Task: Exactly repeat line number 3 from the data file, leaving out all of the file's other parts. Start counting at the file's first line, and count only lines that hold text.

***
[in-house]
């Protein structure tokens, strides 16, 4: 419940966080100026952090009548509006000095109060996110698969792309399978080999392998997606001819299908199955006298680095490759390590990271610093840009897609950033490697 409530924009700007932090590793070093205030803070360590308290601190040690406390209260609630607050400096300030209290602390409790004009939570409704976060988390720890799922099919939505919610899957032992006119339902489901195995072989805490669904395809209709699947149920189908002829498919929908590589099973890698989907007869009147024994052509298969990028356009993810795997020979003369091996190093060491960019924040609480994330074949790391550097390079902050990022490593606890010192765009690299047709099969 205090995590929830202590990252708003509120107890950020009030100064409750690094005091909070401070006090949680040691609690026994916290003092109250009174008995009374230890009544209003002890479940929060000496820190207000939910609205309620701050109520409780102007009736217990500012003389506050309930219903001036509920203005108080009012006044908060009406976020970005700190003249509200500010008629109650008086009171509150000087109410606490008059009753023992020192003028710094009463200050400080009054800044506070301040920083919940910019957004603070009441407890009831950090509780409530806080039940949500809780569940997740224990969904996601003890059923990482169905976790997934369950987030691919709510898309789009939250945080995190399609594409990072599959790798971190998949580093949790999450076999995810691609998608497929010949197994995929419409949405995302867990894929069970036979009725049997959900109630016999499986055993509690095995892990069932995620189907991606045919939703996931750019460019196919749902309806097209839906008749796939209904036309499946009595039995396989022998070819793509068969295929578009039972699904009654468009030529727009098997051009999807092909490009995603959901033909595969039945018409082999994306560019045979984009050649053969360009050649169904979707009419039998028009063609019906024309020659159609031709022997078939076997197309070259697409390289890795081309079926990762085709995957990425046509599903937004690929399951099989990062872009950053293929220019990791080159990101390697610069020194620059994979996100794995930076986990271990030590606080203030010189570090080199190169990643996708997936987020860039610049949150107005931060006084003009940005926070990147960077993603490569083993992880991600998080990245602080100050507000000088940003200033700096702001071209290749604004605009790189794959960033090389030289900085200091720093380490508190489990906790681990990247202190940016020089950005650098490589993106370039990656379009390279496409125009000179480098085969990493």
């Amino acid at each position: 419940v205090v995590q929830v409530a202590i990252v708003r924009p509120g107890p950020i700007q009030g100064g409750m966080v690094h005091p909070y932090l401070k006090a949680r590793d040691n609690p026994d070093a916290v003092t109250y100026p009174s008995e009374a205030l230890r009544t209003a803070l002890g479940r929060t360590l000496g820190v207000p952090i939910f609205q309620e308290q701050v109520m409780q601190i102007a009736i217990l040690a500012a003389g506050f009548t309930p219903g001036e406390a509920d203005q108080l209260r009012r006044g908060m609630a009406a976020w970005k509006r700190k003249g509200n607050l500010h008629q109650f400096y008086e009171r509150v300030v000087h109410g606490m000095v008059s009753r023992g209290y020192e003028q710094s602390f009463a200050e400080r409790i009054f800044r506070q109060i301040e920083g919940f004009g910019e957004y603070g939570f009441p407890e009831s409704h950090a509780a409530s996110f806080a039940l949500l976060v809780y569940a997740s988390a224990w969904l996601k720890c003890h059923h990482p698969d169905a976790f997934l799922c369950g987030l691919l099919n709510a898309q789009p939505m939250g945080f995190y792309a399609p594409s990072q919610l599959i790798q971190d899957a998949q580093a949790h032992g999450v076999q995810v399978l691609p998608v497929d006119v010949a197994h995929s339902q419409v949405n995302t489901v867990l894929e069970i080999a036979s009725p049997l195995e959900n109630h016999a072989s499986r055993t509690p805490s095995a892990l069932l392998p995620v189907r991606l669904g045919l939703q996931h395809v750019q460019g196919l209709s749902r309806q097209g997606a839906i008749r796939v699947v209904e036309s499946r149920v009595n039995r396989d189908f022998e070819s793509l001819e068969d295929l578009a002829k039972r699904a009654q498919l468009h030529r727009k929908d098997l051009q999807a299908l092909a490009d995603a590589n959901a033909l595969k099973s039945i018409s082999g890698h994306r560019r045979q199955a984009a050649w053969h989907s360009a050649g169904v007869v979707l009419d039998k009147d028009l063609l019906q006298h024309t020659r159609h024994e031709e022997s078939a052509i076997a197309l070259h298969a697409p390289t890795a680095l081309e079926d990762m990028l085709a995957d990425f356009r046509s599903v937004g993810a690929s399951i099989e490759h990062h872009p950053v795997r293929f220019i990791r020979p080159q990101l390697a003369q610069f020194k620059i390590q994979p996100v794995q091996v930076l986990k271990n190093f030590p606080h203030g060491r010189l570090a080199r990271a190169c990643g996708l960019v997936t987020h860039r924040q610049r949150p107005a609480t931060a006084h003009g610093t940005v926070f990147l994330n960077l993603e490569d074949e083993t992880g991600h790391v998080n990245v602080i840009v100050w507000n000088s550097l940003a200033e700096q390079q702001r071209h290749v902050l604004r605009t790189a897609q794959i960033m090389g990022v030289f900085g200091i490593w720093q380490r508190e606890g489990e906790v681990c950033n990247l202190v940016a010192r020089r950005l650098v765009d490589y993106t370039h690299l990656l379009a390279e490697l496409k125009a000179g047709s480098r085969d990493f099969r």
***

């Amino acid at each position: 419940v205090v995590q929830v409530a202590i990252v708003r924009p509120g107890p950020i700007q009030g100064g409750m966080v690094h005091p909070y932090l401070k006090a949680r590793d040691n609690p026994d070093a916290v003092t109250y100026p009174s008995e009374a205030l230890r009544t209003a803070l002890g479940r929060t360590l000496g820190v207000p952090i939910f609205q309620e308290q701050v109520m409780q601190i102007a009736i217990l040690a500012a003389g506050f009548t309930p219903g001036e406390a509920d203005q108080l209260r009012r006044g908060m609630a009406a976020w970005k509006r700190k003249g509200n607050l500010h008629q109650f400096y008086e009171r509150v300030v000087h109410g606490m000095v008059s009753r023992g209290y020192e003028q710094s602390f009463a200050e400080r409790i009054f800044r506070q109060i301040e920083g919940f004009g910019e957004y603070g939570f009441p407890e009831s409704h950090a509780a409530s996110f806080a039940l949500l976060v809780y569940a997740s988390a224990w969904l996601k720890c003890h059923h990482p698969d169905a976790f997934l799922c369950g987030l691919l099919n709510a898309q789009p939505m939250g945080f995190y792309a399609p594409s990072q919610l599959i790798q971190d899957a998949q580093a949790h032992g999450v076999q995810v399978l691609p998608v497929d006119v010949a197994h995929s339902q419409v949405n995302t489901v867990l894929e069970i080999a036979s009725p049997l195995e959900n109630h016999a072989s499986r055993t509690p805490s095995a892990l069932l392998p995620v189907r991606l669904g045919l939703q996931h395809v750019q460019g196919l209709s749902r309806q097209g997606a839906i008749r796939v699947v209904e036309s499946r149920v009595n039995r396989d189908f022998e070819s793509l001819e068969d295929l578009a002829k039972r699904a009654q498919l468009h030529r727009k929908d098997l051009q999807a299908l092909a490009d995603a590589n959901a033909l595969k099973s039945i018409s082999g890698h994306r560019r045979q199955a984009a050649w053969h989907s360009a050649g169904v007869v979707l009419d039998k009147d028009l063609l019906q006298h024309t020659r159609h024994e031709e022997s078939a052509i076997a197309l070259h298969a697409p390289t890795a680095l081309e079926d990762m990028l085709a995957d990425f356009r046509s599903v937004g993810a690929s399951i099989e490759h990062h872009p950053v795997r293929f220019i990791r020979p080159q990101l390697a003369q610069f020194k620059i390590q994979p996100v794995q091996v930076l986990k271990n190093f030590p606080h203030g060491r010189l570090a080199r990271a190169c990643g996708l960019v997936t987020h860039r924040q610049r949150p107005a609480t931060a006084h003009g610093t940005v926070f990147l994330n960077l993603e490569d074949e083993t992880g991600h790391v998080n990245v602080i840009v100050w507000n000088s550097l940003a200033e700096q390079q702001r071209h290749v902050l604004r605009t790189a897609q794959i960033m090389g990022v030289f900085g200091i490593w720093q380490r508190e606890g489990e906790v681990c950033n990247l202190v940016a010192r020089r950005l650098v765009d490589y993106t370039h690299l990656l379009a390279e490697l496409k125009a000179g047709s480098r085969d990493f099969r």